When did Annie Dillard begin to write?
Dillard published an autobiographical narrative, An American Childhood, in 1987. When her first novel, The Living, appeared in 1992, reviewers found in its depictions of the logging culture of the turn-of-the-20th-century Pacific Northwest the same visionary realism that distinguished the author’s nonfiction.
Why must the narrator of the selection from an American Childhood wait a long time before she sees the famous amoeba?
Why must the narrator of the selection from An American Childhood wait a long time before she sees the “famous amoeba”? She is not sure where the amoeba might live. It takes time to adjust the microscope to see an amoeba. Local water is not yet warm enough for amoebas to survive.
How does the narrator finally get the microscope she wants?
In the selection from An American Childhood, how does the narrator finally get the microscope she wants? She saves her money to buy it. Her parents give it to her for Christmas. Her father locates and purchases a used one.
Who wrote Pilgrim at Tinker Creek?
How does this repetition emphasize what Dillard sees and how she thinks about it?
In Paragraph 8, how does the repetition of words and ideas emphasize what Dillard sees and how she thinks about the eclipse? The repetition reveals that it is the hopeless visual impression the author was left with and suggested that this is something timeless.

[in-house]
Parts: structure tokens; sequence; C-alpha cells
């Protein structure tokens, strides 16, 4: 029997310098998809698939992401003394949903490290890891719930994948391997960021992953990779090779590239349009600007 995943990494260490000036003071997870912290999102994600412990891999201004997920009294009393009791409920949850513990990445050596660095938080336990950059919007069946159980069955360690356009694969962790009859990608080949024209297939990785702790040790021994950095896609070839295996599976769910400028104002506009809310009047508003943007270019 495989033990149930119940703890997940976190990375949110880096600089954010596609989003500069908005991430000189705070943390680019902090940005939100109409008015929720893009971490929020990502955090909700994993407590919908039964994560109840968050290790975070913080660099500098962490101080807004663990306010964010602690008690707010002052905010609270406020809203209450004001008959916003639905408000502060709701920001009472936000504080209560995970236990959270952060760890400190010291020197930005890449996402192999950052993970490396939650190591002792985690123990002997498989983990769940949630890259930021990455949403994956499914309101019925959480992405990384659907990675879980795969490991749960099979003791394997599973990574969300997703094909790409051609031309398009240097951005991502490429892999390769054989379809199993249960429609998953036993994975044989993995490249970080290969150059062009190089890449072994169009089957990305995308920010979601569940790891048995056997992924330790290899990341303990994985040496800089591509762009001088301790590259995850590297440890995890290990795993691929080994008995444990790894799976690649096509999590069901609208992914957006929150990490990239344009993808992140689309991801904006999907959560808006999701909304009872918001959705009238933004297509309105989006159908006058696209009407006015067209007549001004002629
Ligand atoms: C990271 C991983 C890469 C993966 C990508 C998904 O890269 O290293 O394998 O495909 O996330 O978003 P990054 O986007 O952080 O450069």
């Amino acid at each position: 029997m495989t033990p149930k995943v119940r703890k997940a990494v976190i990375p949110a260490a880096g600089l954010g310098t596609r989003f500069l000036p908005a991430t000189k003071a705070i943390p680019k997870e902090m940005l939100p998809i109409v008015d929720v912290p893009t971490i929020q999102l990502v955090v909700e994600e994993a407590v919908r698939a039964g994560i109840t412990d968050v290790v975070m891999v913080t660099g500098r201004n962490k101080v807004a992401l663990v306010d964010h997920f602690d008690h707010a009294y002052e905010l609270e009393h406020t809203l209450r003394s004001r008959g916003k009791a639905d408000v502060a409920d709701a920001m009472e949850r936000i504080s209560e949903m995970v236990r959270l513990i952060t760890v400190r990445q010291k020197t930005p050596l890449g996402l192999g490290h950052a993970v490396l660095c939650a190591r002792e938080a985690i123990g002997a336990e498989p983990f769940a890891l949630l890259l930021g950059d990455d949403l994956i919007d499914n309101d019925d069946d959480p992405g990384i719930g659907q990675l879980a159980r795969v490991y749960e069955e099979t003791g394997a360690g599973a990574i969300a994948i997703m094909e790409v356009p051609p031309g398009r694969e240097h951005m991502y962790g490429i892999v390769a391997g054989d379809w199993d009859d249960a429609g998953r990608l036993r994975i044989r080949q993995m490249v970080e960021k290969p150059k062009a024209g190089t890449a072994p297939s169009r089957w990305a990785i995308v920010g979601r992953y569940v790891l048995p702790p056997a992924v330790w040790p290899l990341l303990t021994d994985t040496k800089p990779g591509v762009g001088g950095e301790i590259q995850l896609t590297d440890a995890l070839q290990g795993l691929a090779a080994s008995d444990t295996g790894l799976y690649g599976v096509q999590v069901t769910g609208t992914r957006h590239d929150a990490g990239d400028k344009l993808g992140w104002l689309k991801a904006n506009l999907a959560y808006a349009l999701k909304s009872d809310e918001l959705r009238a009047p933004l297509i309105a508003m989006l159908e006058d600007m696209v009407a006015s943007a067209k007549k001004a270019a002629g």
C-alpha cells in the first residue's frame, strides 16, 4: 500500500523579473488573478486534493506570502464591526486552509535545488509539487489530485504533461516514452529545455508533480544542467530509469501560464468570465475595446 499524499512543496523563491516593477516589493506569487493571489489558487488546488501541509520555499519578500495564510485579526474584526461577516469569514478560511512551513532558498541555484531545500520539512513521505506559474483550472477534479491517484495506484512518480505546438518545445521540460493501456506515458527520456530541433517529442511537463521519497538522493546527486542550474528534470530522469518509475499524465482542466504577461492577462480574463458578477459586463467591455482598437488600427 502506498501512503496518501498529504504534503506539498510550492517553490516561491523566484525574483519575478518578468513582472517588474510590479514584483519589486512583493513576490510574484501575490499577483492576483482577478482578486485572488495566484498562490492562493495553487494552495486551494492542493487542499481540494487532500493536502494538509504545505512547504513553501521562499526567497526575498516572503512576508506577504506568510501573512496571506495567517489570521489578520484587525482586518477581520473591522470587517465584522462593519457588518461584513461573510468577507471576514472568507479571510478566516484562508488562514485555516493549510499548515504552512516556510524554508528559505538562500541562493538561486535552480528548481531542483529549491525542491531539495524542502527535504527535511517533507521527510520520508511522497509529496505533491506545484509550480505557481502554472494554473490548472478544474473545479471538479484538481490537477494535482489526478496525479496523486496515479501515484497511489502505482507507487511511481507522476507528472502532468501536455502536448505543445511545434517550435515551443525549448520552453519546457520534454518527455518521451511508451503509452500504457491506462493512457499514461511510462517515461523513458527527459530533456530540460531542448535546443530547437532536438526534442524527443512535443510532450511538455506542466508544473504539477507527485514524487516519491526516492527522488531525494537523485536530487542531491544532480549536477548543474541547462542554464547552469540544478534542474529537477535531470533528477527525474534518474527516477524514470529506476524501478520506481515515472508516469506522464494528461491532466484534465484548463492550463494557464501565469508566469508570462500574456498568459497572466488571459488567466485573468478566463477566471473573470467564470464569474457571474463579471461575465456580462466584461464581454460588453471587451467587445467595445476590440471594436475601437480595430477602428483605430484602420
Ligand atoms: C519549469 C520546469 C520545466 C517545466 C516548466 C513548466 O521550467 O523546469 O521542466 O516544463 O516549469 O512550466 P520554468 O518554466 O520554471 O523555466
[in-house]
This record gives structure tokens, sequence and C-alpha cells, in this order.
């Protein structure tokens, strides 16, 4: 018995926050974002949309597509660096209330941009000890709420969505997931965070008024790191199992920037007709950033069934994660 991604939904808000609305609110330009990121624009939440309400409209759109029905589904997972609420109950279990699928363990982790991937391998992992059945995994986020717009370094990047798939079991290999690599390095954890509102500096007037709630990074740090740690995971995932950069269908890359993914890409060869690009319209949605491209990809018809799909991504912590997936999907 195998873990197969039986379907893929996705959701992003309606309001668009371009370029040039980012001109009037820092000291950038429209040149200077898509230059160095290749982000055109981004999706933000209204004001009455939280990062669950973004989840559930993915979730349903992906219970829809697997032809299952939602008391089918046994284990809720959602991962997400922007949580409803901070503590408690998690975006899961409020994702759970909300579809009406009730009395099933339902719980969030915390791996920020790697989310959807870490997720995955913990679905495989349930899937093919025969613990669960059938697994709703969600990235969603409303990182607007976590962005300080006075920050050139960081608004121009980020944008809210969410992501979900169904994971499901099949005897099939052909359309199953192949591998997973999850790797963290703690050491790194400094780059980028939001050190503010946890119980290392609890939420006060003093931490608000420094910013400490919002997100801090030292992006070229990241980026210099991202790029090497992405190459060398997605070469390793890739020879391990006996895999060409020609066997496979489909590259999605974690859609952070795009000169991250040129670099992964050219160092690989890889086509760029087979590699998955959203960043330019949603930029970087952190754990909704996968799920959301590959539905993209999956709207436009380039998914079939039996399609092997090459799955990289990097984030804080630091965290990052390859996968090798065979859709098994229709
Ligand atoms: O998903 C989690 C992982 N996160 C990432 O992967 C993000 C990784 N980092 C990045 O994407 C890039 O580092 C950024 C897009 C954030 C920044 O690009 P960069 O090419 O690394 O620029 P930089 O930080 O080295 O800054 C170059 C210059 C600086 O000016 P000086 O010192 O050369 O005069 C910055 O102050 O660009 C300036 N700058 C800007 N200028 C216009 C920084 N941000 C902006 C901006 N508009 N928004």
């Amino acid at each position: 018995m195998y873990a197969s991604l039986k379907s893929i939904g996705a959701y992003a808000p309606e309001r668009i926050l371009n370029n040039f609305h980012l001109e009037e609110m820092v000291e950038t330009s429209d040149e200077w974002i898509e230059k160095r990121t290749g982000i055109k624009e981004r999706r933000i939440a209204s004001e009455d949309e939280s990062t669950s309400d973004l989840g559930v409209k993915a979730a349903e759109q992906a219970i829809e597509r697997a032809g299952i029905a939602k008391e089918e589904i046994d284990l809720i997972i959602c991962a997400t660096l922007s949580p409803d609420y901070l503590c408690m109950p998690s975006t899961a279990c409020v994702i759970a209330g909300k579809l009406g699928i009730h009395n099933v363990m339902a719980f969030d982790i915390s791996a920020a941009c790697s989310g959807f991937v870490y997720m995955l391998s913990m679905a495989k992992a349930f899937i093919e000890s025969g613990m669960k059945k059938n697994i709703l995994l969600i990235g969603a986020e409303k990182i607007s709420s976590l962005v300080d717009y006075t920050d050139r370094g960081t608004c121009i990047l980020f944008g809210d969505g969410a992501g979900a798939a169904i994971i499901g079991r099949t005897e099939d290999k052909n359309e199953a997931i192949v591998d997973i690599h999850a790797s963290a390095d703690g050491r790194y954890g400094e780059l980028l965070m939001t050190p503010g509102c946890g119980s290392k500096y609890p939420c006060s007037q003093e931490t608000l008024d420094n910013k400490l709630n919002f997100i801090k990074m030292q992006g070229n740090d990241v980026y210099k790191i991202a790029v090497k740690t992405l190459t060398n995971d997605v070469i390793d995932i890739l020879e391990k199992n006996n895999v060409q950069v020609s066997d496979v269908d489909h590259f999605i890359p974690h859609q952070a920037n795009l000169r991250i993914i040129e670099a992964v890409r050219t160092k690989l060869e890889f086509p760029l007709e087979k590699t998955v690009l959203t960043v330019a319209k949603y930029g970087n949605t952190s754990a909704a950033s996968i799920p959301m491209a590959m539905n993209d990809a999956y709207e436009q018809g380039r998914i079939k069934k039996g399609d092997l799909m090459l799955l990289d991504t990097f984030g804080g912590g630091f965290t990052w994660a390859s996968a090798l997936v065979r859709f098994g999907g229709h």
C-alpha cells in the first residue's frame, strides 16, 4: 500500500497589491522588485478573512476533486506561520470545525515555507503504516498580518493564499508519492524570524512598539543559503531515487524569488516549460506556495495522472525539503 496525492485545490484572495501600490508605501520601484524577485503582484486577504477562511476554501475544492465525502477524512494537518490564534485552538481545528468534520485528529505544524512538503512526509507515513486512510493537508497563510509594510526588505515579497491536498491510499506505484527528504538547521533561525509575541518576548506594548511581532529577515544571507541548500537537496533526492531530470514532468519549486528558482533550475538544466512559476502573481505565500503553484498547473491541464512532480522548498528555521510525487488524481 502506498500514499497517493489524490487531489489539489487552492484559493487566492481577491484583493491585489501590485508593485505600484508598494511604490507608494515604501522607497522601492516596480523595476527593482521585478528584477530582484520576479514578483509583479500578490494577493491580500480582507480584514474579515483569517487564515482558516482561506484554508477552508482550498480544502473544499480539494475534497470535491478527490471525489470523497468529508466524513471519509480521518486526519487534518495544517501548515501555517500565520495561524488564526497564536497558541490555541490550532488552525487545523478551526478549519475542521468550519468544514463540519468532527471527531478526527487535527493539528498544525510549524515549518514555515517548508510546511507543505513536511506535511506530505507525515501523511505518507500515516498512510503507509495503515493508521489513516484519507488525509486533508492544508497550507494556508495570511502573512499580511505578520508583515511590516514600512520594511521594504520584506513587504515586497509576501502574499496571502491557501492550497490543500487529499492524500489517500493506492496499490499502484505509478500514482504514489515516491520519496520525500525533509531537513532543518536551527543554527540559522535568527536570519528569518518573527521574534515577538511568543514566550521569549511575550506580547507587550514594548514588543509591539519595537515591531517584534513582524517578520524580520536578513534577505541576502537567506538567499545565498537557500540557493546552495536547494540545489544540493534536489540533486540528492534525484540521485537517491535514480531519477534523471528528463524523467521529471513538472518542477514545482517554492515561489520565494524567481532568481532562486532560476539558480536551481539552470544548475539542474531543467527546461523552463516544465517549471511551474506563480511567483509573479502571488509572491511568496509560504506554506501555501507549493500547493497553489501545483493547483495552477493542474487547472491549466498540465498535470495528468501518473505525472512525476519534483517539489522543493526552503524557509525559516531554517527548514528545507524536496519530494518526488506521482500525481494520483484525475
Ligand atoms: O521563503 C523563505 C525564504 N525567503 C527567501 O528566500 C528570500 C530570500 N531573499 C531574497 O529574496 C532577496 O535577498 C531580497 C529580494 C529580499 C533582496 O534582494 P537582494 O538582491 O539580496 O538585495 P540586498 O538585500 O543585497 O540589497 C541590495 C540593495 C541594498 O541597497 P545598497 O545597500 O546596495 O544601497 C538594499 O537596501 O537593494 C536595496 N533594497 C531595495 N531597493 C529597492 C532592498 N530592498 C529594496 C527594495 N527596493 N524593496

How does Dillard’s parents react when she tells what she discovered when looking at her microscope?
How do Dillard’s parents react when she tells them that she found an amoeba and should come downstairs? They do what they want to do and drink their coffee while Annie goes back down and does what she wants to do.
Why does Dillard interrupt the story of the chase with an immense discovery?
Dillard interrupts the chase to describe her “immense discovery” because it gives emphasis to the moral of the story. It weakens the quick paced lead up to the climax, however it gives good emphasis to the moral of the narrative.